But it is just after Sabattus’s freeze-up that LakeAuburn is its most productive.  Today, 117 Canada Geese, 58 Greater Scaup, 46 Lesser Scaup, 41 Ruddy Ducks, 22 Common Goldeneyes, 8 Hooded Mergansers, 1 Bufflehead, and 1 continuing hen Black Scoter were tallied in a less-than-exhaustive search of the large lake.  The Black Scoter is a great bird inland, and she’s been present for at least five weeks now.  Meanwhile, among the Canada Geese, there was this funky mutt – apparently a hybrid with some sort of domestic thing.
CANGhybrid1,LakeAuburn,12-2-13

CANGhybrid2,LakeAuburn,12-2-13

Between visiting the two lakes, I scoured Upper Street in Turner for Snowy Owls (none) or other raptors (just one Red-tailed Hawk), but I did happen upon a small flock of 35 Horned Larks that contained two Lapland Longspurs.  They were feeding at the edge of Pearl Road, taking advantage of where the plow had scraped the sides of ice and snow.  I got this lucky shot of one of the Lapland Longspurs in flight with the Horned Larks.  Unfortunately, the light mist and heavy cloud cover prevented a really great shot.
DSC_0154_LALOwithHOLA,Turner,12-2-13

But back to waterfowl…

Sabattus Pond is one of my favorite birding locations from mid-October through freeze-up.  The diversity of ducks is rarely matched in this part of Maine, and the proximity and ability to study birds (such as Lesser vs. Greater Scaup) is unsurpassed.  Each fall I tell myself I needed to visit Sabattus more often, so this fall I committed to visiting once a week, beginning on 10/30 – I would have started a little earlier in the month, but the weather at the time had been so warm that waterfowl were not yet arriving en masse prior to the end of the month.

I tallied all waterbirds (except for Herring and Ring-billed gulls) on each visit.

On each visit, I also visited LakeAuburn, which is a much different body of water (deeper, sandier, and apparently without the invasive Chinese Mystery Snail that provides the sustenance for most of the birds on Sabattus).  Note, however, that as the numbers of ducks decrease on Sabattus, they begin to increase on LakeAuburn – the last lake to freeze in the region.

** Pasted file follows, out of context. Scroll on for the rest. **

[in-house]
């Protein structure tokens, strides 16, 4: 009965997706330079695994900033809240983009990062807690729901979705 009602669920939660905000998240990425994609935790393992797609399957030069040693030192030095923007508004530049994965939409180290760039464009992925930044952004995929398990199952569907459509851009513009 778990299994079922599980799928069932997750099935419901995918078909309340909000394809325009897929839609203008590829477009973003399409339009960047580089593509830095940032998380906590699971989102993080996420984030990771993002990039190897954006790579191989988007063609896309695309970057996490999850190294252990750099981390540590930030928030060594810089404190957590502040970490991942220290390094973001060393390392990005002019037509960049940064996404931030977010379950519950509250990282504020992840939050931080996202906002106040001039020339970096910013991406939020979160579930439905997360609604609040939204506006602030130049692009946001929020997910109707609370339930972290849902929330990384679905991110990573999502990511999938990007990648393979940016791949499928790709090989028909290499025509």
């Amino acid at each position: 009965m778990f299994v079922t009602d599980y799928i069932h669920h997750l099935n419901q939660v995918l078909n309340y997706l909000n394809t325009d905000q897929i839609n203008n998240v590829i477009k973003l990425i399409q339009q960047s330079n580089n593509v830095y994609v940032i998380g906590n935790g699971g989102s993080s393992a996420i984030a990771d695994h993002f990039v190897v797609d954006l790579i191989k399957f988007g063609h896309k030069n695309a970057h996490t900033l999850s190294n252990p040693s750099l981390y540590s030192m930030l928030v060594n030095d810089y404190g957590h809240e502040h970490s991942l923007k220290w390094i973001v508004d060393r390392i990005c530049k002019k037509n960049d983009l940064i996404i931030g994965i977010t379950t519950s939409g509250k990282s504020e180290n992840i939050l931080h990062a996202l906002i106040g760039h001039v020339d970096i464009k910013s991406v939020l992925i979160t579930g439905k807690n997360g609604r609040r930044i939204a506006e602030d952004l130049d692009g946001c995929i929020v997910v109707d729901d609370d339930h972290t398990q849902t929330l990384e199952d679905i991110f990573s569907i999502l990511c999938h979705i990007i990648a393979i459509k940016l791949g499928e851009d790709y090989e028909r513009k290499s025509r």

I can’t help but wonder if some of the birds on the lake on Monday would return to Sabattus if a warm spell opens the pond back up, and if it does, I am sure birds from points north might drop in as well as they are frozen out of lakes and rivers.  In other words, the duck-watching season on Sabattus may not be over yet, but I think I will be turning my attention elsewhere unless it warms up dramatically.

Meanwhile, on all of my visits to the two lakes, I added at least a few other stops in between in the hopes of finally finding a really “good” bird in Androscoggin County (away from Sabattus, that is).  Uh…nope.  My only real highlights away from the two lakes were the two Lapland Longspurs on Monday.  My rarity drought in AndroscogginCounty might continue, but the waterbird watching is certainly exceptional.

By the way, in a series of spring visits, I have found very, very few ducks on Sabattus Pond, for reasons unknown.  Therefore, other than my annual check on Maine Maple Sunday, I’ll have to anxiously await next October!

click here to see the rest of this post, including Lovitch’s birding tallies for his trips


And to check out the free downloads we’re currently offering, check out the links below:
Crossley ID Guide Raptors : A sampler raptor guide in PDF format including photos and real text from the guide
Quick Finders from The Warbler Guide : A ‘quick finder’ designed to help you identify over 50 warblers faster with targeted color photos


Princeton University Press’s Best-Selling Books

These are the best-selling books for the past week.

 

Would You Kill the Fat Man?: The Trolley Problem and What Your Answer Tells Us about Right and Wrong by David Edmonds
The Founder’s Dilemmas: Anticipating and Avoiding the Pitfalls That Can Sink a Startup by Noam Wasserman
Tesla: Inventor of the Electrical Age by W. Bernard Carlson Tesla: Inventor of the Electrical Age by W. Bernard Carlson
Helmreich_NewYork The New York Nobody Knows: Walking 6,000 Miles in the City by William B. Helmreich
QED: The Strange Theory of Light and Matter by Richard P. Feynman
On Bullshit by Harry G. Frankfurt
k8967 Einstein and the Quantum: The Quest of the Valiant Swabian by A. Douglas Stone
Stephenson_WarblerG The Warbler Guide by Tom Stephenson & Scott Whittle
k10054 The Great Escape: Health, Wealth, and the Origins of Inequality by Angus Deaton
Undiluted Hocus-Pocus: The Autobiography of Martin Gardner by Martin Gardner

Migration Quiz Monday: It’s a Feathered Frenzy!

Stephenson_WarblerGGreetings bird-lovers! I know technically it’s Thursday (Happy Thanksgiving and first day of Hanukkah by the way!), but today is our ultimate Migration Quiz Monday! Our favorite warblers experts, Tom Stephenson and Scott Whittle, authors of The Warbler Guide, have been incredibly busy touring for their book and attending birding festivals, while still trying to fit in their favorite pastime, birding!

They finally got a chance to post a slew of quiz questions and answers on their blog a few days ago, but rather than posting each one and crowding up your nest- I mean computer screen- with links and posts and bird puns, I thought it would be easier if I gave you just one simple link to click on and check out all of their quizzes at once at The Warbler Guide.com. Enjoy!


And to check out the free downloads we’re currently offering, check out the links below:
Crossley ID Guide Raptors : A sampler raptor guide in PDF format including photos and real text from the guide